AS: I’m sharing this CFP for a very interesting workshop on the history of time preferences. The CFP is particularly important in light of the ongoing research on so-called patient capital, which is the subject of the current issue of the Socio-Economic Review.
I haven’t yet read the paper mentioned in the CFP, so I’m wondering whether the focus of the workshop will be solely on cross-national and cross-temporal variations in the time preferences of individuals or whether changes in the revealed time preferences of business corporations and other large organizations will also be a theme of the workshop. I ask because the time preferences of US corporations appear to have changed dramatically in the last generation (for the current debates on short-termism, see here, here, and here) while there isn’t much evidence that the mix of time preferences among the individuals who make up the US population. The evidence that US corporations have short time-horizons than they did in, say, 1980 suggests that changes in the systems for aggregating the time-preferences of different stakeholders (e.g., the corporate governance system) are the key variable here.
Anyway, the CFP is below:
Call for Papers on ‘Time Preference and Time Horizon in Historical Perspective’ There is a growing body of evidence that patience is an important driver of economic performance. Societies with a stronger ability to look into the future and save for the future are probably more prosperous in the long run. And for the transition towards a sustainable economy it is crucial to understand how present generations can take the interests of future generations into account. But what determines ‘time preference’ – the degree to which the (distant) future is taking into account – and ‘time horizon’ – the end of the period in the future that is still considered relevant for current decision making? How have the way we look into the future changed over time – from hunter gatherer societies via the spread of agriculture to today? And what explains spatial patterns in time preference and time horizon – why are certain societies more patient than others? And how can we measure such spatial differences and changes in time? Are interest rates a good guide? What are the causes and consequences of the recent rise of ‘short-termism’ among business leaders and politicians?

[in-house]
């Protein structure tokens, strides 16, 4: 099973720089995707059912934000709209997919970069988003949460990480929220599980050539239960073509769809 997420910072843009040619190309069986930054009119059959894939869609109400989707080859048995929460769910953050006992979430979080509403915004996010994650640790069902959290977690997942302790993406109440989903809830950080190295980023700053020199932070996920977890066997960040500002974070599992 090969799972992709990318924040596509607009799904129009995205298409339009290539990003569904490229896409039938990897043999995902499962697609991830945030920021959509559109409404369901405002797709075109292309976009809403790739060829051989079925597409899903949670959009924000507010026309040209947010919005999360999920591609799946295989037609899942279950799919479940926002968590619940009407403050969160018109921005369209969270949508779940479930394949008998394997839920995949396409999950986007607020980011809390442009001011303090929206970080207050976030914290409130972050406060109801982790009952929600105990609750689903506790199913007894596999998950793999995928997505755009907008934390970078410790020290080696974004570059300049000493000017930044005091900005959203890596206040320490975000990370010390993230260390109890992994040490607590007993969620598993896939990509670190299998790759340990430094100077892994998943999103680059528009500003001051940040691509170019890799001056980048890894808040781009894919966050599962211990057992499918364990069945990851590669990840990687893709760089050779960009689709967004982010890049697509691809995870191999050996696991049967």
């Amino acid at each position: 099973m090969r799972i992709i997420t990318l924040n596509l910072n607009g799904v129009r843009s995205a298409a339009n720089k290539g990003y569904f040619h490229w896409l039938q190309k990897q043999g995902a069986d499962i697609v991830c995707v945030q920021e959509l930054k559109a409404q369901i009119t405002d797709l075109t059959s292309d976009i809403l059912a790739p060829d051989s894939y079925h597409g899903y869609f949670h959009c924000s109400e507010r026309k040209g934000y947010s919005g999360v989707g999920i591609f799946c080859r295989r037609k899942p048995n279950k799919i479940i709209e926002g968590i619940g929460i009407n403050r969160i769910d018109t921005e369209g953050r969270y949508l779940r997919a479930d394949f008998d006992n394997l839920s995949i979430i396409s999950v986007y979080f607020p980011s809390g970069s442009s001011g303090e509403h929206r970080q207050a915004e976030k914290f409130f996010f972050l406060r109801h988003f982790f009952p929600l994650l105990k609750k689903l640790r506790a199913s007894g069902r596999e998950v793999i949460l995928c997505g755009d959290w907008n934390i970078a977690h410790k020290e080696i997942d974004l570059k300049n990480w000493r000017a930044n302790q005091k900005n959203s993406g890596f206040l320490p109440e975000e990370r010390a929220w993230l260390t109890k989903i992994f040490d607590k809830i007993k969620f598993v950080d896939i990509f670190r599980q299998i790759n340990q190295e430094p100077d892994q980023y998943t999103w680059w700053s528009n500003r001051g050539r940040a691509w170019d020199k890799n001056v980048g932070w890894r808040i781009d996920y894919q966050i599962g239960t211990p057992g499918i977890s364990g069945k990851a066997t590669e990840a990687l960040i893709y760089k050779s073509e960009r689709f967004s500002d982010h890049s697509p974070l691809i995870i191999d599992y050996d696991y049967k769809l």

This is the subject of a workshop organized by the Centre for Global Economic History of Utrecht University in Stellenbosch (South Africa) on 6-7 November 2017.
A first attempt to review the literature and ideas about this topic can be found in the working paper on this subject by Gerarda Westerhuis and Jan Luiten van Zanden ‘Imagining the Future. Towards an Economic History of Time Preference and Time Horizon’ that can be mailed to you on request.
We welcome both detailed case studies (in particular relating to Sub Sahara Africa) and more general papers reviewing long term trends and/or global comparisons. Please send the abstract (500 words) of your paper before April 30 to: firstname.lastname@example.org Gerarda Westerhuis and Jan Luiten van Zanden